Origin Energy’s brings forward Eraring power plant closure to 2025, just days after AGL flagged early closures

Angus Taylor has warned Origin Energy’s early closure of NSW’s Eraring coal plant could result in more expensive power bills.

Federal Energy Minister Angus Taylor has warned Origin Energy’s early closure of NSW’s Eraring coal plant could lead to a supply crunch and more expensive power bills.

The shock move by one of Australia’s biggest power companies, first revealed by The Australian on Thursday morning, comes just days after AGL brought forward the closure of Bayswater in NSW and Loy Yang A in Victoria.

It underscores the profound shift away from the fossil fuel that accounts for 70 per cent of Australia’s power supply.

Origin announced the early closure of the nation’s largest coal fired power station in mid-2025, seven years earlier than its original 2032 closure date. The announcement on Thursday morning came as part of its interim results, sparking speculation over a potential deal.

Mr Taylor said he was bitterly disappointed by the closure.

“This decision is bitterly disappointing for all energy users – from households to small businesses to heavy industry – who rely on affordable, reliable energy to prosper. It is also bitterly disappointing for the 400 workers and communities in the Lake Macquarie region,” Mr Taylor said in a statement.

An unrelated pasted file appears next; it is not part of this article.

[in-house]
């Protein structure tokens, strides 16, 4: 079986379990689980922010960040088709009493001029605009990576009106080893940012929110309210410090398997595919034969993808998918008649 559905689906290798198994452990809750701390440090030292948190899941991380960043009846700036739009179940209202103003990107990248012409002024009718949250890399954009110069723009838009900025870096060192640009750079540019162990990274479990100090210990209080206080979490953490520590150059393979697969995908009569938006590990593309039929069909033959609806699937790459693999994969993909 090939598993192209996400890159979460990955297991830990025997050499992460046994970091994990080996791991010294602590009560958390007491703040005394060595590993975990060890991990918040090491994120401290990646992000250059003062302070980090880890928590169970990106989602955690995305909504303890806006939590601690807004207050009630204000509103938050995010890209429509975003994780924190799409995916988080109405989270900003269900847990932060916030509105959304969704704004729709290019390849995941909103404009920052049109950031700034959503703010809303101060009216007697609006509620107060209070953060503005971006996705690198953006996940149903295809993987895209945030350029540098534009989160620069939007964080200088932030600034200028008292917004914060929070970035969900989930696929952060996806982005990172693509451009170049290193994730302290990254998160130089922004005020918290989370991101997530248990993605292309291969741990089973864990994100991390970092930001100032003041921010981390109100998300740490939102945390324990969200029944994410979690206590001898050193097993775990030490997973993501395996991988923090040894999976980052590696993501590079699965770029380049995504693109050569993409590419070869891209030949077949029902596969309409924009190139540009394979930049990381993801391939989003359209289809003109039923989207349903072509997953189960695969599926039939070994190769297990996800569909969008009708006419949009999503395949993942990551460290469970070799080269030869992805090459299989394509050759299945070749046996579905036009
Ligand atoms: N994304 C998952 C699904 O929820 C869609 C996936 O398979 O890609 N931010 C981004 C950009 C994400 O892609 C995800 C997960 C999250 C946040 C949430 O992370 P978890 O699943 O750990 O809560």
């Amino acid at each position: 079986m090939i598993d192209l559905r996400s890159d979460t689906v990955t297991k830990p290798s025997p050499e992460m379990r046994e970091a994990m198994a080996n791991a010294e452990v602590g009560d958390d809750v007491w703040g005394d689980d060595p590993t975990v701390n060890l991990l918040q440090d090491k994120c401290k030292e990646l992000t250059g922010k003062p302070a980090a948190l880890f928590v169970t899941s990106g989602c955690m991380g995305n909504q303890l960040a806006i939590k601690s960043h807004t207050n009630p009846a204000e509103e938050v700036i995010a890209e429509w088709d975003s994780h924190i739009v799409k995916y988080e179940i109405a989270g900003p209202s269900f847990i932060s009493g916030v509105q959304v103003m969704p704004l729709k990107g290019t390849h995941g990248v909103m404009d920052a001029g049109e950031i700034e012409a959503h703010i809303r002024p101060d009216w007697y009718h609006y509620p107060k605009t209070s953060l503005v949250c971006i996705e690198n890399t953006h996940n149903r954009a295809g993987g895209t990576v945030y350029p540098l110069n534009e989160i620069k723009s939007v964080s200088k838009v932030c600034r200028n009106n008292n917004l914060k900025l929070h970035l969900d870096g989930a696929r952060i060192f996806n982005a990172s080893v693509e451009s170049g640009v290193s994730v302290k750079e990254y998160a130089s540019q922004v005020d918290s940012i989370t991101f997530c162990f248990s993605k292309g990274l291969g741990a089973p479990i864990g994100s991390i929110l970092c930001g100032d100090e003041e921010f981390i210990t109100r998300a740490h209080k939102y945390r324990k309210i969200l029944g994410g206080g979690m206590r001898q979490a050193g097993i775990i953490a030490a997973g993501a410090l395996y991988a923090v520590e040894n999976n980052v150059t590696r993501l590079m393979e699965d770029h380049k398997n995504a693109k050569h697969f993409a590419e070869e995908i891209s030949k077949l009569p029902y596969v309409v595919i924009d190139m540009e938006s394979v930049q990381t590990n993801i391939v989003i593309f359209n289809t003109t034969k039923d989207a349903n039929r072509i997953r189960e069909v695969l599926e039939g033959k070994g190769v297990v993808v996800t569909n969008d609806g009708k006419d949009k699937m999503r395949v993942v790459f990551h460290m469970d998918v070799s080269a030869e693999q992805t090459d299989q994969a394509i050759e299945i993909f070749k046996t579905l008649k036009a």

A supply squeeze and increased household bills could result given the potential gap in generation.

“The early and sudden closure of this 2880MW generator will leave a considerable gap in reliable generation in the National Electricity Market, representing more than 20 per cent of NSW generation output. This risks higher prices, like the 85 per cent increase we saw after the closure of the Hazelwood Power Station, and a less reliable grid,” Mr Taylor said.

The federal government plans to work with the NSW state government and private sector to make sure there is appropriate replacement by June 2023.

“With only a short window until closure, energy companies need to back their announcements and make clear commitments to replacement projects by June 2023.”

Read the full article published in The Chronicle 17th February 2022